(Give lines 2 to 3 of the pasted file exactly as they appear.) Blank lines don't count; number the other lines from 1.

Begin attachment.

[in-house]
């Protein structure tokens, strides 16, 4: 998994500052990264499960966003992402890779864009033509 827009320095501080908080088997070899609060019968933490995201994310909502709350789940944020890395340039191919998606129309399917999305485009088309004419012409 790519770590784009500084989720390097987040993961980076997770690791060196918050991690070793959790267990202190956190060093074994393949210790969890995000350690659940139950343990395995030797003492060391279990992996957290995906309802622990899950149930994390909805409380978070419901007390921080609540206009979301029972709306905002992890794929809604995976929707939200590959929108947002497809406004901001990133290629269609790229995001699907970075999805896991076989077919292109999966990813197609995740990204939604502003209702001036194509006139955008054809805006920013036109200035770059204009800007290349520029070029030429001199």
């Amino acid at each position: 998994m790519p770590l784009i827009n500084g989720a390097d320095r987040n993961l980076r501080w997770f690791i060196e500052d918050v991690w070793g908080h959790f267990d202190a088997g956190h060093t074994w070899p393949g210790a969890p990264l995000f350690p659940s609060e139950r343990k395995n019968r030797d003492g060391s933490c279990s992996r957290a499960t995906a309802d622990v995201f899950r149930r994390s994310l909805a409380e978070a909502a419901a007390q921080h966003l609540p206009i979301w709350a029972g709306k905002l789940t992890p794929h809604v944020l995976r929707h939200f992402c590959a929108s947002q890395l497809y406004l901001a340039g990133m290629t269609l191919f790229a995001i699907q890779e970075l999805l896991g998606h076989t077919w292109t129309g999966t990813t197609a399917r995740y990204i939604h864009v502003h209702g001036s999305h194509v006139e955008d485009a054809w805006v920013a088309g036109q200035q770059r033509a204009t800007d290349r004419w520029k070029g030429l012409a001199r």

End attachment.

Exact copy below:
């Protein structure tokens, strides 16, 4: 998994500052990264499960966003992402890779864009033509 827009320095501080908080088997070899609060019968933490995201994310909502709350789940944020890395340039191919998606129309399917999305485009088309004419012409 790519770590784009500084989720390097987040993961980076997770690791060196918050991690070793959790267990202190956190060093074994393949210790969890995000350690659940139950343990395995030797003492060391279990992996957290995906309802622990899950149930994390909805409380978070419901007390921080609540206009979301029972709306905002992890794929809604995976929707939200590959929108947002497809406004901001990133290629269609790229995001699907970075999805896991076989077919292109999966990813197609995740990204939604502003209702001036194509006139955008054809805006920013036109200035770059204009800007290349520029070029030429001199």
């Amino acid at each position: 998994m790519p770590l784009i827009n500084g989720a390097d320095r987040n993961l980076r501080w997770f690791i060196e500052d918050v991690w070793g908080h959790f267990d202190a088997g956190h060093t074994w070899p393949g210790a969890p990264l995000f350690p659940s609060e139950r343990k395995n019968r030797d003492g060391s933490c279990s992996r957290a499960t995906a309802d622990v995201f899950r149930r994390s994310l909805a409380e978070a909502a419901a007390q921080h966003l609540p206009i979301w709350a029972g709306k905002l789940t992890p794929h809604v944020l995976r929707h939200f992402c590959a929108s947002q890395l497809y406004l901001a340039g990133m290629t269609l191919f790229a995001i699907q890779e970075l999805l896991g998606h076989t077919w292109t129309g999966t990813t197609a399917r995740y990204i939604h864009v502003h209702g001036s999305h194509v006139e955008d485009a054809w805006v920013a088309g036109q200035q770059r033509a204009t800007d290349r004419w520029k070029g030429l012409a001199r």